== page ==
HDB resale prices climb 0.5% in Oct, but fewer units sold as latest cooling measures sink in

HDB resale flat prices grew at a slower pace of 0.5 per cent in October, compared with September’s 1.3 per cent. ST PHOTO: LIM YAOHUI

SINGAPORE – Prices of Housing Board resale flats climbed for the 28th consecutive month in October, but fewer units changed hands – likely a knee-jerk reaction to the latest round of cooling measures.

HDB resale flat prices grew at a slower pace of 0.5 per cent in October, compared with September’s 1.3 per cent, according to flash data from real estate portals 99.co and SRX on Thursday. An estimated 1,965 HDB resale flats changed hands in October, down 24.1 per cent from September.

In the last year, monthly transaction volumes have been well above 2,000 units, with the only exception in February 2022 when the Chinese New Year festive lull period saw a dip in transactions to 1,904 units.

OrangeTee & Tie senior vice-president of research and analytics Christine Sun said the drop in transaction volume in October was “within expectation” as some buyers might have chosen to pull out of deals when the cooling measures hit, taking time to assess their options.

“Last month’s sales decline could have been more significant if the successful appeal cases had been excluded,” said Ms Sun, referring to the 220 private property downgraders who are now able to proceed to buy an HDB resale flat.

The exuberant HDB resale market, even in the face of rising interest rates, prompted the fresh round of property curbs aimed at cooling the public housing market.

The curbs, which include a 15-month wait-out period for private property downgraders who wish to buy an HDB resale flat and more stringent criteria in assessing home buyers’ loan amounts, kicked in on Sept 30.

Since the announcement, some private property owners who have sold their private property but have yet to complete their application to buy an HDB resale flat have found themselves in a difficult situation.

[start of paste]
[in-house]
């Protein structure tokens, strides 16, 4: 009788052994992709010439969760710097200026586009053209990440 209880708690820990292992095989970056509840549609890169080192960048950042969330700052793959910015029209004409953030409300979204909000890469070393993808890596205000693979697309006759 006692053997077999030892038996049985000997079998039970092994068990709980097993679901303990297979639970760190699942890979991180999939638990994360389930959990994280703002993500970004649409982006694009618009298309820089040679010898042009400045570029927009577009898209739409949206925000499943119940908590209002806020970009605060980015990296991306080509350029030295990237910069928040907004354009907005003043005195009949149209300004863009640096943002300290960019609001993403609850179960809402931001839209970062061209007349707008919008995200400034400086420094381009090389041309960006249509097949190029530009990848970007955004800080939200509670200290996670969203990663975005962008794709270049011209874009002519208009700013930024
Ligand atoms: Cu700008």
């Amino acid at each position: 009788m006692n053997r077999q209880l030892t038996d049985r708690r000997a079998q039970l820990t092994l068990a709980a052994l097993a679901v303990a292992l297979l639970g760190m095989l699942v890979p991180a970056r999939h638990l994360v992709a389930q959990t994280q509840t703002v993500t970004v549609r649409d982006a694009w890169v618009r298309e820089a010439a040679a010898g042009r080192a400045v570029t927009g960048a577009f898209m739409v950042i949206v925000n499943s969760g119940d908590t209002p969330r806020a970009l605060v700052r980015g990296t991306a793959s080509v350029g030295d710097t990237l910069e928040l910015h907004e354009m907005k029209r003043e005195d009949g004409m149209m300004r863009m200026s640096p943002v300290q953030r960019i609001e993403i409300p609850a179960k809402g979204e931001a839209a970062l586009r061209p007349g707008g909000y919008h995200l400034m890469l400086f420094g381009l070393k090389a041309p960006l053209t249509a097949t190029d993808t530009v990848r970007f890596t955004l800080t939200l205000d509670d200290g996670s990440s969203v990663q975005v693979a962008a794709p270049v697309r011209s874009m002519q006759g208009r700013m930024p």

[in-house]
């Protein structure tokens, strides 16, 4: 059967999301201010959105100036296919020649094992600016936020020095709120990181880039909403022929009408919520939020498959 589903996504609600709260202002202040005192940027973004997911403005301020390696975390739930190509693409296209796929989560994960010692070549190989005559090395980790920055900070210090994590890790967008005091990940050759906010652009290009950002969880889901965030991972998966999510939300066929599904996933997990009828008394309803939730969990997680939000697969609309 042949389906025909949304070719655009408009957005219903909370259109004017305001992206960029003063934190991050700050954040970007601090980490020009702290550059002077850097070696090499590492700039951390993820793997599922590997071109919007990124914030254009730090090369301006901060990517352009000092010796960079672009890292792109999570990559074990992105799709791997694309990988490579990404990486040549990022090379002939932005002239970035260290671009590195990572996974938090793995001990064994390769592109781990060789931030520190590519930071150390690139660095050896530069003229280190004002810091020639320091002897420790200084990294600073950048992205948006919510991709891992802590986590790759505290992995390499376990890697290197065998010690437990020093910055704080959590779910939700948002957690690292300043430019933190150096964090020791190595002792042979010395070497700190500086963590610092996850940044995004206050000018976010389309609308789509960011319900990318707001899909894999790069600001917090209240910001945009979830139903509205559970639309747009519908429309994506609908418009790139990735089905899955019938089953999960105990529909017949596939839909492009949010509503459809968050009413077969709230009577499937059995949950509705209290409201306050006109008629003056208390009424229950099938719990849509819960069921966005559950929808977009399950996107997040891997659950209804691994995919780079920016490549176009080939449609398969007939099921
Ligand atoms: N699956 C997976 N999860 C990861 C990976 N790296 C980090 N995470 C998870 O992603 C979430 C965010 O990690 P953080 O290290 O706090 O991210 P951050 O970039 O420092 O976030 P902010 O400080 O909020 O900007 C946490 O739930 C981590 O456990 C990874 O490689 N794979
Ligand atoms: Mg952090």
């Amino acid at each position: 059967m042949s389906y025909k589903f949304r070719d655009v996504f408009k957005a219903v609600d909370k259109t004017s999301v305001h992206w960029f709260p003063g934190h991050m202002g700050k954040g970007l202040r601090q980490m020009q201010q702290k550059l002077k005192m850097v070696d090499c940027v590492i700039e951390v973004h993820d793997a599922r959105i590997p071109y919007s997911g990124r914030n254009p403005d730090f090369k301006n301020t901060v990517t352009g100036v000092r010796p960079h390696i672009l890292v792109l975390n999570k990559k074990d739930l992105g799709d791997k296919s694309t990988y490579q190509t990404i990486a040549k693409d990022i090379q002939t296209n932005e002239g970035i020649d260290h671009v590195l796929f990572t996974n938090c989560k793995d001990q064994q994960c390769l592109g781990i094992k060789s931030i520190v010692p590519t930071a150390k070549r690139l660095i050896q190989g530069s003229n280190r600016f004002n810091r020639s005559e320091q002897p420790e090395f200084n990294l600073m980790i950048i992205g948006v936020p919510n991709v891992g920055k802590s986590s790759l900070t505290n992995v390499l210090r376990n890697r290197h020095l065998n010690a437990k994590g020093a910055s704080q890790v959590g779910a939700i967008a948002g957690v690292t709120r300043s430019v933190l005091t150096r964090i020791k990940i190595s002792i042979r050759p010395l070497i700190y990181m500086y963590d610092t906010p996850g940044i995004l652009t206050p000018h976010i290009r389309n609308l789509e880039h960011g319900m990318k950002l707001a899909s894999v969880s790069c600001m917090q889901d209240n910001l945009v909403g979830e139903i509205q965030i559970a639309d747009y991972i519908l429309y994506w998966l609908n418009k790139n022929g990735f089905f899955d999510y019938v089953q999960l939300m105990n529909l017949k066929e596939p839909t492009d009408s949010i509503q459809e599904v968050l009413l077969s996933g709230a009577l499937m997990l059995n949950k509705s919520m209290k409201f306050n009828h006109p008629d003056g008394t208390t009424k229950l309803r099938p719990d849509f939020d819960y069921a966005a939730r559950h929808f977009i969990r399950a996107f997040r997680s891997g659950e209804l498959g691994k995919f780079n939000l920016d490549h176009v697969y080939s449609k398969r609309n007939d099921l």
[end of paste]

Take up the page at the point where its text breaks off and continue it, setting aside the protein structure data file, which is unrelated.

On Oct 20, HDB said it had received about 650 appeals from private property owners. Of these, 220 who had obtained an option to purchase an HDB resale flat before the cooling measures took effect had their wait-out period waived. The other 430 appeals will be assessed by HDB on a case-by-case basis.

While HDB resale prices edged up 0.5 per cent in October and were up 10.8 per cent compared with October 2021, some analysts said there appears to be some early glimpses of the impact of the cooling measures on flat prices.

Flash data showed that prices of five-room HDB resale flats remained unchanged in October from September. Prices of executive flats, which are typically sought after for their larger floor areas, dipped 1 per cent in October from September. This marks the first time prices of executive flats have dipped since July 2021.

PropNex Realty head of research and content Wong Siew Ying said: “This could possibly be an early indication of the impact of the 15-month wait-out period in reining in price growth for larger flat types, which are typically favoured by private home downgraders.”

Prices of flats in mature estates increased by 1.3 per cent, while prices of those in non-mature estates remained unchanged, data showed.

ERA Realty head of research and consultancy Nicholas Mak said this could be an indication that if HDB resale prices were to correct in the coming months, it could start in the non-mature estates.

This is because in the 2.5 years from March 2020 to the end of September 2022, the overall price growth of HDB resale flats in non-mature estates outpaced that of mature estates, he said.

“Since the prices of HDB flats in the non-mature estates had increased by a greater rate, there is more room for prices to correct. As the saying goes: The higher you climb, the harder you fall.”

Huttons Asia chief executive Mark Yip said the cooling measures were targeted at buyers of larger flats, and that the lowered demand helped to moderate the prices of these flats.

However, the curbs may divert demand to four-room and smaller flats, which may in turn prop up prices.

Mr Yip noted that a four-room flat at The Pinnacle @ Duxton was sold for $1.37 million in October, making it the most expensive four-room flat in Singapore to date.

In October, 40 HDB resale flats changed hands for at least $1 million, down from the record 45 units in September. The number of million-dollar HDB flats sold comprises 2 per cent of the total resale volume in October.

The most expensive resale flat in October was a five-room unit at The Peak @ Toa Payoh, which sold for $1.38 million.

One Global Group senior analyst Mohan Sandrasegeran said the upcoming mega launch of about 9,500 Build-To-Order flats as well as a crop of Sale of Balance flats in November may have helped draw some demand away from the HDB resale market.

Analysts expect the price growth momentum to slow in the coming months, and most expect overall price gain to be under 10 per cent in 2022.

OrangeTee & Tie’s Ms Sun said the impact of the measures is still making its way through the market and the full effect will be seen only a couple of months down the road.

“Source:[HDB resale prices climb 0.5% in Oct, but fewer units sold as latest cooling measures sink in] © Singapore Press Holdings Limited. Permission required for reproduction”

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